Oh so trendy

You’re sitting in your winery’s “how are we doing” marketing/sales/news-dissemination meeting.

You’ve heard about developments in the vineyard.

There’s been a discussion about the pros and cons of cement eggs in the winery.

You’ve heard about whether the tasting room traffic is up or down.

What you have absolutely heard is how everyone seems to be floundering about what way to go. What’s a trend to capitalize on? How can we intrigue visitors, customers, wholesalers, sommeliers? How can we keep employees engaged and enthusiastic?

Image result for riding a forklift

Here’s a sneak peek into trends that corporations are paying attention to, as recently reported by Paul Solman of The PBS News Hour.

Solman interviewed DeeDee Gordon of Sterling Brands; she’s a consultant who advises on brand building and new product development based on cultural trends she spots.

What applies most to the wine business? Here are a few of the many interesting trends:

1) “Conspicuous isolation:….People are feeling very overwhelmed by all of the data out there and so they are trying to find ways of being on the grid while being off the grid…”

2) “Hyper-experiences, people’s need to be more immersed in products and in brands.”

3) “Life framing:….taking pictures of your Sunday meal, for example, to post online…how consumers are using photography to frame up these experiences to be able to elevate their status amongst their group of peers on their network.”

4) “Frugeois: ….our commentary on frugal living. Millennials are extremely conscious of what they’re spending, so they want things that are cheap, but that are designed to function, last and look really good. Fast fashion products…”

Why not challenge a room full of your colleagues to brainstorm new programs or approaches which would embody these ideas?

I can’t resist; here are a few ideas to whet your whistle.

Conspicuous isolation: what a cellphone-free zone in your winery or tasting room? A way to emphasize how enormously absorbing wine tasting is…why dilute it with email from the outside world?!

Hyper-experiences: insurance aside, what about letting people learn to drive a forklift? Ride in an ATV to a view spot in the vineyards? Experience batonnage with their own hands, stirring those lees?

Life framing: how are you handling selfie sticks at your winery? What about making it easier? Setting up vignettes where your customers could jump right in to a nicely arranged ‘set’ to take photos?

Frugeois: maybe offer an outlandishly inexpensive tasting out of the blue one day? Just to BE outlandish? You could come up with a creative hook about why the wine is authentic and the ‘price’ doesn’t matter?!

Happy brainstorming! Remember, a great idea could always go viral.

Let them eat cake?

Part of being a good marketer, publicist or just plain old communicator (whether in the wine business or any other sector) is keeping your ear to the ground. That would include reading newspapers, as old fashioned as that might sound.

And when you are reading your local newspaper, the op-eds and letters to the editor are important places to look. Those pieces are the voice of John or Jane Q. Public—people who care enough to organize their thoughts and communicate them as broadly as they can.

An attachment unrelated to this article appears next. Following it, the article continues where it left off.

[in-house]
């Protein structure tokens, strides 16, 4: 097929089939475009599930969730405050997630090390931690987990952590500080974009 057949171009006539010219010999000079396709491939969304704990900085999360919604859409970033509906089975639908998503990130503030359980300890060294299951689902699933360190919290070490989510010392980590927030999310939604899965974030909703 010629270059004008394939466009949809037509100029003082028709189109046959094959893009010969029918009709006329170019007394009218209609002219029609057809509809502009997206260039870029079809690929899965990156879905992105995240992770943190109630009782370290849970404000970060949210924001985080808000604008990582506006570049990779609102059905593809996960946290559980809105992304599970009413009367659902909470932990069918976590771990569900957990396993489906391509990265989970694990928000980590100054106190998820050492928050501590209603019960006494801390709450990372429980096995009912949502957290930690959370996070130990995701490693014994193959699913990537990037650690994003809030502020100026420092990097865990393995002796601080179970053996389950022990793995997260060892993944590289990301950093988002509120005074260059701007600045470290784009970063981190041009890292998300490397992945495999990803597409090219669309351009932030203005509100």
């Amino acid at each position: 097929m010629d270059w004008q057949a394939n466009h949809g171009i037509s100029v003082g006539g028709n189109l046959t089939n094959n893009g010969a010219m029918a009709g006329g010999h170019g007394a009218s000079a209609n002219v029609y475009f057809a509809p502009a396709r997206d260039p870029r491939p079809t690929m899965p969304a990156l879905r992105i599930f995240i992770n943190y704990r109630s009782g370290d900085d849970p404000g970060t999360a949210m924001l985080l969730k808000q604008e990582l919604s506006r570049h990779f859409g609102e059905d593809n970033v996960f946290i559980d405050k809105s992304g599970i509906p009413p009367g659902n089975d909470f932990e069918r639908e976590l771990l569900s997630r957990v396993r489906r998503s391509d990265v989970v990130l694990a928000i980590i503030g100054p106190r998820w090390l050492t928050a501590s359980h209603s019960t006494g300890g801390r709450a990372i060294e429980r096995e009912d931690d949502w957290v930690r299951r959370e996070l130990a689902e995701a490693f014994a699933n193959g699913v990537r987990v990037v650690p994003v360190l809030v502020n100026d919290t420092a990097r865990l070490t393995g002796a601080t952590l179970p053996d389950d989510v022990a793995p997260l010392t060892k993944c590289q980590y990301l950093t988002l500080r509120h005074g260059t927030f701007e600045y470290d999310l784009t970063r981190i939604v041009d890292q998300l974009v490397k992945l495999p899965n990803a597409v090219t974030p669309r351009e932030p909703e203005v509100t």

And in today’s San Francisco Chronicle, may I recommend for your reading pleasure (and marketing savvy skills) an op-ed by a writer from San Francisco, Jeff Miller?

He’s letting off steam about the foodie culture in San Francisco: it’s worth reading:

http://www.sfchronicle.com/opinion/article/Food-fan-or-foodie-In-San-Francisco-it-matters-6378016.php#comments (pay wall)

“Food fan or foodie? In San Francisco, it matters,” is the headline. “As a longtime resident of San Francisco, I am tired of feeling guilty for considering food more fuel than art. I enjoy a seared scallop as much as the next person — but I am not obsessed with smoked black cod ponzu or water buffalo meatballs for $32. I think it is high time that like-minded people decry foodie-ism for what it is: pretentious, exclusionary and expensive nonsense.” Wow. Pretty succinctly said, right? Here’s why this is important to read and mull over: how far ‘away’ is today’s wine culture from foodie culture?

Mr. Miller does include a reference to Napa Valley as he talks about restaurant culture: “I have tried to simply ignore the fawning and farcical celebration of this-or-that Michelin-starred, San Francisco celebrity chef and the rapturous drivel about Napa wine lists and poetic cuisine. But over-the-top accolades and starry-eyed “reporting” now have reached such a crescendo that, before another mini-plate of seaweed in Thai basil broth is served, I must speak out for the other San Francisco…”

Where is real food? Real people? Mr. Miller is echoing the sentiments which here in Napa Valley we are seeing play out in the anti-new-winery movement. The step towards ‘real wine’ is quite close.

Miller continues: “We further assert that eating out in San Francisco and its surrounding counties is becoming a class-conscious, expensive sport for the wealthy and their acolytes…” and he recommends “…. We are instead urging them to redirect their enthusiasm to teaching people — and maybe themselves — the virtues of healthy cooking, not extravagant eating….and for returning some balance to the discourse about food.”

After you read this piece, you might take those ‘fresh’ eyes over to your winery’s website and consider what you see….just sayin’…is your winery in the ‘let them eat cake’ mode?

Understanding the Paradigm Shift in Wine Writing

Paradigm shiftIt seems like the traditional, legacy media is dropping its coverage of wine at a pretty swift pace whether it be a pull back from wine coverage in Chicago, St. Louis or San Francisco. It points to a circumstance that every wine publicist and every wine marketer must accept and embrace: YOU ARE THE DISTRIBUTOR OF WINE JOURNALISM, WHILE THE JOURNALISTS ARE THE CONTENT CREATORS.

This, of course, never used to be the case. All the major media had good wine coverage and good circulation and distribution, assuring that if you or your client were covered, word would be spread by the folks who created the content.